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The profession of taking photos becoming photos

The profession of taking photos becoming photos

In the 1980s, there were half a hundred photography studios in a row in the Hatkhola district of old Dhaka in the capital. The place was then known as “Studiopara” to the people of Dhaka. The nearby Newmarket area also had 12 to 15 studios. Thanks to digital, the amount of photography has increased, but the number of studios has decreased. The nationwide studio enterprise, including Hatkhola, Newmarket is now on its way out.

According to data from the Bangladesh Photographic Association (BPA), the country’s studio traders’ association, there were once up to three lakh studios across the country. At that time, studios were scattered all over the country. Today, that number is down to a few thousand. And there are hundreds of studios in the capital Dhaka.

All studios can take photos, but not all have lab printing equipment on good quality paper. Those who have these printing machines are known as “Studio Labs”. The number of these studio-laboratories in the capital is about fifty. And that number is not many across the country.

Akkas Mahmud, the owner of Padma Studio in the capital’s Moghbazar, said Hatkhola Road in the capital was formerly called Studiopara. There were more than half a hundred studios in a row on the road from Ittefaq Mor via Abhisar Cinema Hall to Tikatuli. There were already crowds, there was a long queue to take pictures during various festivals including Eid. Basically, people from the lower and middle classes went there more.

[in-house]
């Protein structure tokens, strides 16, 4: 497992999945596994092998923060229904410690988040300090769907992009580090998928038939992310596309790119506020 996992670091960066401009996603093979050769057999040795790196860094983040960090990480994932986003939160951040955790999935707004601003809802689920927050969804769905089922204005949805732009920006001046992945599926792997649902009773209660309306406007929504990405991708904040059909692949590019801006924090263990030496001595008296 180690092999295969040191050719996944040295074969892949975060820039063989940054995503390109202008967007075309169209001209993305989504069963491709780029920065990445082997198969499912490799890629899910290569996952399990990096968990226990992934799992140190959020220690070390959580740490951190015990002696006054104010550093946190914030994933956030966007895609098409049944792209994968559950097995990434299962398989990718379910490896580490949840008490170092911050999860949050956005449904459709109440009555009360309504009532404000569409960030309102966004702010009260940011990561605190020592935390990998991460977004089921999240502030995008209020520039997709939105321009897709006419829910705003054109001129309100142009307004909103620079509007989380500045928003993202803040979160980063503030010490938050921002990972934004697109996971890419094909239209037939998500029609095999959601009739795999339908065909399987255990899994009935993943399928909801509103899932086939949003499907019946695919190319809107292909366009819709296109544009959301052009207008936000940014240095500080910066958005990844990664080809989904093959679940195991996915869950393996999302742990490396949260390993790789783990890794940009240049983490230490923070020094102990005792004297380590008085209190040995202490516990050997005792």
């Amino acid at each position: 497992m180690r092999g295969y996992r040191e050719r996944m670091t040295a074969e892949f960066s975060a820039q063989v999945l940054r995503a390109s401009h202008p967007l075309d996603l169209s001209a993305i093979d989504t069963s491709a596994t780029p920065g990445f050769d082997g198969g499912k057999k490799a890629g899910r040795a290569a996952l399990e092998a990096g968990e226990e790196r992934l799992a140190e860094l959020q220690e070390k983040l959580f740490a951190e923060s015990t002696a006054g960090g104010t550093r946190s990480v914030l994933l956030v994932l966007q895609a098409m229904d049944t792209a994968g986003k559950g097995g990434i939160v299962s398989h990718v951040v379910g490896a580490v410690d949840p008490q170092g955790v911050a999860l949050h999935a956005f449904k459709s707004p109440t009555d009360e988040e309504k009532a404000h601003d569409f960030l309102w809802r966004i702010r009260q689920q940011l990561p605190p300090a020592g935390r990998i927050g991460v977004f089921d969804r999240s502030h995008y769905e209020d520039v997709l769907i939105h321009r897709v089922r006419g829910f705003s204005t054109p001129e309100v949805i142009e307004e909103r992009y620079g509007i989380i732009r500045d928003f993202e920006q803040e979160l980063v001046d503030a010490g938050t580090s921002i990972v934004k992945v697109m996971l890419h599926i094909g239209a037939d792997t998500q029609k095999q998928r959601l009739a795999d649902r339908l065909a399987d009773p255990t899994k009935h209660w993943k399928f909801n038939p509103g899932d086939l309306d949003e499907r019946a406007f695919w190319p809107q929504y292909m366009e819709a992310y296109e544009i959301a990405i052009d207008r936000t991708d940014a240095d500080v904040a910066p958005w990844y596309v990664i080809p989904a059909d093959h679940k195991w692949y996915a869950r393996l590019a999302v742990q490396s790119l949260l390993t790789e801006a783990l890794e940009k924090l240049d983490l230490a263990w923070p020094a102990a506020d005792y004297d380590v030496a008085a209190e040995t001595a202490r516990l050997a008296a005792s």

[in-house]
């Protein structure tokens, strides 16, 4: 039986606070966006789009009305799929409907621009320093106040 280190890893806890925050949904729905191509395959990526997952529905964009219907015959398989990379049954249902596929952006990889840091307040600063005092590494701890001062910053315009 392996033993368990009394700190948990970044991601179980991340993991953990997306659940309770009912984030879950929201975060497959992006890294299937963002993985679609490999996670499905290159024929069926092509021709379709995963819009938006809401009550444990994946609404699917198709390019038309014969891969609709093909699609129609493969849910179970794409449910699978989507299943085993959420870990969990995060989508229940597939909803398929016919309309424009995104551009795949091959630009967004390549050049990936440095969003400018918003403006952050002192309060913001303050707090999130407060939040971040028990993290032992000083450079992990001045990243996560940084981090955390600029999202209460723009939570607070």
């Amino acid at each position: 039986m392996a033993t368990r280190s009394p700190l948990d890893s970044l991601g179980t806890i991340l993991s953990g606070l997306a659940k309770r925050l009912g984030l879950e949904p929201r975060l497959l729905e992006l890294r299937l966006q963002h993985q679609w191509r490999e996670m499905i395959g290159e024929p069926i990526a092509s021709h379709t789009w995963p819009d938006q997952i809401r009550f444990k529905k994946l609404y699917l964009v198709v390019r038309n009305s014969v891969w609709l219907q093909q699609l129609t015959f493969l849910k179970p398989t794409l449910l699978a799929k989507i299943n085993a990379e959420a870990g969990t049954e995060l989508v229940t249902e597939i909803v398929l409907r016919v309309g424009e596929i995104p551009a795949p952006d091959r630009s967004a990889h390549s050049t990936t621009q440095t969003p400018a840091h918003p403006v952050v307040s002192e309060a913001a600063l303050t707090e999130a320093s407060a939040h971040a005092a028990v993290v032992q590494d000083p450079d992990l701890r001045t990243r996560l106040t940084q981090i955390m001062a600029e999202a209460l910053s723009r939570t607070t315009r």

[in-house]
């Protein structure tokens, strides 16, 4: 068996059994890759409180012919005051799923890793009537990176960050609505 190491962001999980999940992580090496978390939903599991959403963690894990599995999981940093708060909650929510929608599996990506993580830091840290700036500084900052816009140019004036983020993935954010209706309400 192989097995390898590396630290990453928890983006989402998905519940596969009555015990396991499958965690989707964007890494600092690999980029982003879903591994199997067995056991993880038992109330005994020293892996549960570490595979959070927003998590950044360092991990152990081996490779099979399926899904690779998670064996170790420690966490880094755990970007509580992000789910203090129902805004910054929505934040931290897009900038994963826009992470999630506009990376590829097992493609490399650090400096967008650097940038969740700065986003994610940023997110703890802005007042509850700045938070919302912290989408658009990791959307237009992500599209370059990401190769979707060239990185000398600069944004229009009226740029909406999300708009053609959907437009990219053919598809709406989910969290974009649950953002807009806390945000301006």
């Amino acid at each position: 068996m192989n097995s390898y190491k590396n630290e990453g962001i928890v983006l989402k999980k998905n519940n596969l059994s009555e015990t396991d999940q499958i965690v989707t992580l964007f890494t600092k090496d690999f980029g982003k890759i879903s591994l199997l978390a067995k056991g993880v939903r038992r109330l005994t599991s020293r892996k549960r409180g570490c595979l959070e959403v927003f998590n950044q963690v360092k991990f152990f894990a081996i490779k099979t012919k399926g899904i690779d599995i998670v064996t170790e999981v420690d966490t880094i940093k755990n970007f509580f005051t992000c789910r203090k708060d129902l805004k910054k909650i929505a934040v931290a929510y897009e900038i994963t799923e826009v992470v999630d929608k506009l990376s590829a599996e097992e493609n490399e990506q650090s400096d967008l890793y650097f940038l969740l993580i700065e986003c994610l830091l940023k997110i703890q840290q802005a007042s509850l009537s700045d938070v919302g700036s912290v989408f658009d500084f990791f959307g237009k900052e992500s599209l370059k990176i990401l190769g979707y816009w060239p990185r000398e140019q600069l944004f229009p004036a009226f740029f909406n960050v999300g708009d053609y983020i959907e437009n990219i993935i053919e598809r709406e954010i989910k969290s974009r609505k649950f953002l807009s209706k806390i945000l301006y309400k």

Akkas Mahmud also said that at the same time several studios were built in the Newmarket area of ​​the capital. But a few elite people went there. Apart from this, studios have been developed at various locations including Elephant Road, Jigatla, Farmgate, Gulshan, Mirpur-1, Lalbagh in Dhaka. Now there is no longer that lush condition.

Mohammad Jahangir Alam, president of the Bangladesh Photographic Association, said there was a 15% VAT rule in the case of lab color printing. However, when business collapsed, it was first reduced to 7.5% given the demands of businessmen. Then, around 2013, the studio activity was considered a sick industry and the VAT was abolished in this sector. Yet the studio business did not survive.

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